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ADDRESS OF THE BAPTIST UNION, Assembled in New Park Street Chapel, London, June 18, 1834, to their brethren composing the Baptist Triennial Convention, meeting at
Richmond, Virginia, April 29th, 1835. Beloved Brethren,
The Gospel is a source of many mercies to mankind, but in particular, demands our grateful remembrance on the present occasion. It awakens, by its spirit and doctrines, a disinterested benevolence, resembling that which distinguished its divine Founder. The hearts of his followers are thus united by a bond of spiritual sympathy ; their sorrows are divided ; their joys are multiplied ; and while under the influence of holy hopes and desires they long for the salvation of their fellow immortals, they are combined in indissoluble bonds with those who are born of the same spirit, and who cherish thc expectation of inheriting the same glory.
In this imperfect state, therefore, when the servants of our Lord are separated from each other, sometimes by physical, and at other times by moral causes, we embrace, with pleasure, the opportunity of addressing you, afforded by your
Triennial Convention. We are separated from you, brethren, by the ocean of mighty waters; but we are united to you by a love which many waters cannot quench. Our descent is one, our faith is the same, and our mutual hope is fixed on the same eternal glory. We rejoice in the same ordinances of our exalted Lord, and feel that our duty and privilege alike impel us to address you, both to express the interest we take in your welfare, and that we may learn from you more fully the grace you now experience.
You will permit us, beloved brethren, cordially to congratulate you on the high privileges you possess, beyond so many of the nations of the earth. We revert to the period when the “ Pilgrim Fathers,” driven by intolerance, took up their residence in your now happy country. With holy delight and gratitude we exult in the formation of your first state on the broad principles of entire civil and religious liberty, by Roger Williams, a member of our own denomination. In your numerous and flourishing churches, in the extension of divine truth, and in those revivals of religion with which you have been so happily favored, we see the blessed fruits of voluntary Christian zeal: we exclaim “What hath God wrought !" and devoutly pray that your distinguished public spirit, your union and brotherly love, and your benevolent efforts for the spread of the Gospel, may be long continued, and greatly multiplied. Much of your success in the use of simple but powerful means of grace, we ascribe, under the influence of the Holy Spirit, to your perfect freedom from the encumbrances of a State Religion. And we devoutly trust, that, unimpaired in their energy and efficiency, your high privileges will be transmitted to the latest generation.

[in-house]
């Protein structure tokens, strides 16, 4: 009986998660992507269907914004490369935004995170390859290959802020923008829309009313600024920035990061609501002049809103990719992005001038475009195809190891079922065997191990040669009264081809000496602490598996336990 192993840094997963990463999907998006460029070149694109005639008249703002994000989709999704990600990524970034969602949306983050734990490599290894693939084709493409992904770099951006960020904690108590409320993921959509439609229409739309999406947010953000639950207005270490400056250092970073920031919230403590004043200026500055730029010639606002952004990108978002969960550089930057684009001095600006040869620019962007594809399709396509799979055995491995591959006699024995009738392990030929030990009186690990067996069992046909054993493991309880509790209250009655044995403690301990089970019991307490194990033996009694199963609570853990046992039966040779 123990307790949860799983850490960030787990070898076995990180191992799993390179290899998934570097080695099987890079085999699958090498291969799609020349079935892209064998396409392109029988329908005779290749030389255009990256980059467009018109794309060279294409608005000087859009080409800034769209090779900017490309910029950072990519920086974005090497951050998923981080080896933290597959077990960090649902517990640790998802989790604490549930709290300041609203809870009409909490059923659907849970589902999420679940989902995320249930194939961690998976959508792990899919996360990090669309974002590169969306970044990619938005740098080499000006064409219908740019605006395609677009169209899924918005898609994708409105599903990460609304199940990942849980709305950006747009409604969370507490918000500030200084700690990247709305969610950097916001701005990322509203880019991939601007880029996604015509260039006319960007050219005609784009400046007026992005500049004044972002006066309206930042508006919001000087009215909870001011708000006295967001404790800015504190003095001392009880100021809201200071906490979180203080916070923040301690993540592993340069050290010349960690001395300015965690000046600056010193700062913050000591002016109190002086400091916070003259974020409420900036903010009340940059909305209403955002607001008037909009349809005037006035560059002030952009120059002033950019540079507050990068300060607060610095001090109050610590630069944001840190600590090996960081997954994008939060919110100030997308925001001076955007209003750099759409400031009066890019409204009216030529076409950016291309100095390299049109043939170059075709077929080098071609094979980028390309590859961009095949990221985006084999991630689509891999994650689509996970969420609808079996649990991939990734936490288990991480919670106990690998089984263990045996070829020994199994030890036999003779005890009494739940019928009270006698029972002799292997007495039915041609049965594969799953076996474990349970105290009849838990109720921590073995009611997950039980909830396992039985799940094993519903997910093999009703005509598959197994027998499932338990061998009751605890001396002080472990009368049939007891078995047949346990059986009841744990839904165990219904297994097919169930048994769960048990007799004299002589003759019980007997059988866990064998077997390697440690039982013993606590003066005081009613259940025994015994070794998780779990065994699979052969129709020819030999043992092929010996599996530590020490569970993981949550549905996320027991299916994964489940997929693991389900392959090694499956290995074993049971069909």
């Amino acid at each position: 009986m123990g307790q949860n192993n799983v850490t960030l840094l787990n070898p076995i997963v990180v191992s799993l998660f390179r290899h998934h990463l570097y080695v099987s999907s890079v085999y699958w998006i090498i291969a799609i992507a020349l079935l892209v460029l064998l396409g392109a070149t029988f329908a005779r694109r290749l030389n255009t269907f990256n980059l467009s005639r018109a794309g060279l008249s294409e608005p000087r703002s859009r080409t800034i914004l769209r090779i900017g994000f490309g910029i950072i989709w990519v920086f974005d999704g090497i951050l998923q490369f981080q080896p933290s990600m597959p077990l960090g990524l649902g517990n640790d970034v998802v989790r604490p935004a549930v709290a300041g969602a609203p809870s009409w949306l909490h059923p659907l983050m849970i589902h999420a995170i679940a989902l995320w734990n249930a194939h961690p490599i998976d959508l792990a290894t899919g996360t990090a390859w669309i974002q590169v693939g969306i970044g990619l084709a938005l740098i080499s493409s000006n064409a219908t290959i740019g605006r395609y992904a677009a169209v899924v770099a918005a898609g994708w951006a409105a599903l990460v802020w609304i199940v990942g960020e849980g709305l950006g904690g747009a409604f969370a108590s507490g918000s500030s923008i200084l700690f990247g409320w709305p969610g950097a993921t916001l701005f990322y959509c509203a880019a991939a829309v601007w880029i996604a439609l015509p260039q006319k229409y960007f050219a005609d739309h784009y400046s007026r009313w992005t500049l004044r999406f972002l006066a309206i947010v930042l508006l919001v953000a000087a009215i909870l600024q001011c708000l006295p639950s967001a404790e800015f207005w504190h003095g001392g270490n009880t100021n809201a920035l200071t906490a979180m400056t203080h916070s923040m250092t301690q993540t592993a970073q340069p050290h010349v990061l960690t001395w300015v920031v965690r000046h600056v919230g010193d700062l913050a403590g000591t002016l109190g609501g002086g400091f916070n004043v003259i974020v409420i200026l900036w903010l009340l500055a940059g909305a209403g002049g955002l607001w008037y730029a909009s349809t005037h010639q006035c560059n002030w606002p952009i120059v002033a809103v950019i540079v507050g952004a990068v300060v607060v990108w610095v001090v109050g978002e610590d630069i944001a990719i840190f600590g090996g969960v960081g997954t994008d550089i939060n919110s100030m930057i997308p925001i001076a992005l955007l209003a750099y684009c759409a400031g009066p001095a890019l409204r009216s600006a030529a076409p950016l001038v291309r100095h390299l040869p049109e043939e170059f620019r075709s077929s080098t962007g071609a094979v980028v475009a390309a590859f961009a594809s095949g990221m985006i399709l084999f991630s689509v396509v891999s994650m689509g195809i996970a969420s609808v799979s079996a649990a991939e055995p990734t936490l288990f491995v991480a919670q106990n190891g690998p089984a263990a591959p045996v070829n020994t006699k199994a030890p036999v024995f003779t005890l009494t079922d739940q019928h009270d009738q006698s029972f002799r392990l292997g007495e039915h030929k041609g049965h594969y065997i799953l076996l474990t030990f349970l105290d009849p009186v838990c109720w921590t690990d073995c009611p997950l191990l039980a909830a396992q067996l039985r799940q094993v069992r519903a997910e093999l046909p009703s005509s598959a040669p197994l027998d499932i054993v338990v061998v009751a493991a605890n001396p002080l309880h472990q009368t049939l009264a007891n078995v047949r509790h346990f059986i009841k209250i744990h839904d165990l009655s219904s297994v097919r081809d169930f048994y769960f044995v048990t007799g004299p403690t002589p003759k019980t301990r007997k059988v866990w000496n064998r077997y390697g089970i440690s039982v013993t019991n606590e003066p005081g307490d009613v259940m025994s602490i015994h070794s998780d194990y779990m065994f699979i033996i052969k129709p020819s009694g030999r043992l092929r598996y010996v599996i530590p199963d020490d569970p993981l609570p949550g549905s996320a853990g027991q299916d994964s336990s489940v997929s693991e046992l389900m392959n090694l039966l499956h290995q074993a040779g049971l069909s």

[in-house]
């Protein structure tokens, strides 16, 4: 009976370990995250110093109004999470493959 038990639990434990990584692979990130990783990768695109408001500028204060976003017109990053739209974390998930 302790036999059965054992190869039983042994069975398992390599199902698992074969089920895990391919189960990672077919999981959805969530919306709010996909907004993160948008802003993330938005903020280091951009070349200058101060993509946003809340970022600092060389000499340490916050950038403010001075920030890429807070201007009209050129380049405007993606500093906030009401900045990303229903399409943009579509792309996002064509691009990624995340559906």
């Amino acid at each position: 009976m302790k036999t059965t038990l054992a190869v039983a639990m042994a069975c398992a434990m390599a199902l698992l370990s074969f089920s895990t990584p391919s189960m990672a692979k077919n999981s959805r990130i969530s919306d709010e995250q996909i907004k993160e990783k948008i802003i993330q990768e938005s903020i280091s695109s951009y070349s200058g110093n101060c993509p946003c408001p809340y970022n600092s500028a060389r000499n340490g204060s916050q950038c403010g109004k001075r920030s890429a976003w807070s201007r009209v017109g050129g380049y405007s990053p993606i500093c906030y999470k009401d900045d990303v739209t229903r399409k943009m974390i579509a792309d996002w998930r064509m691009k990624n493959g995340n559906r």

Persuaded, brethren, as we are, of your warmest affection towards us, and of the deep interest you take in our welfare, which has been fully shown by the brethren
who have visited our shores, and by all your publications, we will briefly state to you our present circumstances and prospects.
You must be fully aware, that many things with which you are practically unacquainted, combine, in this part of the world, to retard the advancement of our prosperity. Events, however, transpiring in rapid succession, prove that these impediments are lessening, and that far more correct views of the spirituality of our Lord's kingdom are beginning to be cherished, which will, we trust, ere long be prevalent around us.